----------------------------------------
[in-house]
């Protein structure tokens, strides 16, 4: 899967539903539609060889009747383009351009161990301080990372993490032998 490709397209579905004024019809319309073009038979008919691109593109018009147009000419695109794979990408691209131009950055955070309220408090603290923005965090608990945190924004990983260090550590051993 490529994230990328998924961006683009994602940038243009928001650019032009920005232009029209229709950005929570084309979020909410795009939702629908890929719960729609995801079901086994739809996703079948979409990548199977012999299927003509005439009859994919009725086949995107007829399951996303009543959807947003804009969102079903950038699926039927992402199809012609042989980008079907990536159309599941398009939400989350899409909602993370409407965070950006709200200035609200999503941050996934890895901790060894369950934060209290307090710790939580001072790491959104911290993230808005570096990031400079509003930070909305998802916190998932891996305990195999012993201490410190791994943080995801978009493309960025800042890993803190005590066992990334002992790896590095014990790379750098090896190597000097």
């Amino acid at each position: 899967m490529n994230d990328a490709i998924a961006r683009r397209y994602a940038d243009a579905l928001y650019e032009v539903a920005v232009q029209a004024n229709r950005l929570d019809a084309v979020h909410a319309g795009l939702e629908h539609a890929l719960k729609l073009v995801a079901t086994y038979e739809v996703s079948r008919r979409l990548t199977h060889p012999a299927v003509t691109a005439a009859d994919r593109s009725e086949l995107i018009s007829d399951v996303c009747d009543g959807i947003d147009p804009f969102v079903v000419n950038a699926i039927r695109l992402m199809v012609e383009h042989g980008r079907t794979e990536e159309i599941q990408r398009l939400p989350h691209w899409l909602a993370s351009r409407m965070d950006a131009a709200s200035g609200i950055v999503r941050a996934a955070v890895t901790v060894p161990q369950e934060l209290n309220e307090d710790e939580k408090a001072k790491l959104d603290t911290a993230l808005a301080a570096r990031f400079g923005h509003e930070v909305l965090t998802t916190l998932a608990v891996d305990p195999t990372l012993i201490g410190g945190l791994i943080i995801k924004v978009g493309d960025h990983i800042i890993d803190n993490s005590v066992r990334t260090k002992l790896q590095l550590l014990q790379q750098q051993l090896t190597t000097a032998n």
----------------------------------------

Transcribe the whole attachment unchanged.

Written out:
[in-house]
């Protein structure tokens, strides 16, 4: 899967539903539609060889009747383009351009161990301080990372993490032998 490709397209579905004024019809319309073009038979008919691109593109018009147009000419695109794979990408691209131009950055955070309220408090603290923005965090608990945190924004990983260090550590051993 490529994230990328998924961006683009994602940038243009928001650019032009920005232009029209229709950005929570084309979020909410795009939702629908890929719960729609995801079901086994739809996703079948979409990548199977012999299927003509005439009859994919009725086949995107007829399951996303009543959807947003804009969102079903950038699926039927992402199809012609042989980008079907990536159309599941398009939400989350899409909602993370409407965070950006709200200035609200999503941050996934890895901790060894369950934060209290307090710790939580001072790491959104911290993230808005570096990031400079509003930070909305998802916190998932891996305990195999012993201490410190791994943080995801978009493309960025800042890993803190005590066992990334002992790896590095014990790379750098090896190597000097």
């Amino acid at each position: 899967m490529n994230d990328a490709i998924a961006r683009r397209y994602a940038d243009a579905l928001y650019e032009v539903a920005v232009q029209a004024n229709r950005l929570d019809a084309v979020h909410a319309g795009l939702e629908h539609a890929l719960k729609l073009v995801a079901t086994y038979e739809v996703s079948r008919r979409l990548t199977h060889p012999a299927v003509t691109a005439a009859d994919r593109s009725e086949l995107i018009s007829d399951v996303c009747d009543g959807i947003d147009p804009f969102v079903v000419n950038a699926i039927r695109l992402m199809v012609e383009h042989g980008r079907t794979e990536e159309i599941q990408r398009l939400p989350h691209w899409l909602a993370s351009r409407m965070d950006a131009a709200s200035g609200i950055v999503r941050a996934a955070v890895t901790v060894p161990q369950e934060l209290n309220e307090d710790e939580k408090a001072k790491l959104d603290t911290a993230l808005a301080a570096r990031f400079g923005h509003e930070v909305l965090t998802t916190l998932a608990v891996d305990p195999t990372l012993i201490g410190g945190l791994i943080i995801k924004v978009g493309d960025h990983i800042i890993d803190n993490s005590v066992r990334t260090k002992l790896q590095l550590l014990q790379q750098q051993l090896t190597t000097a032998n």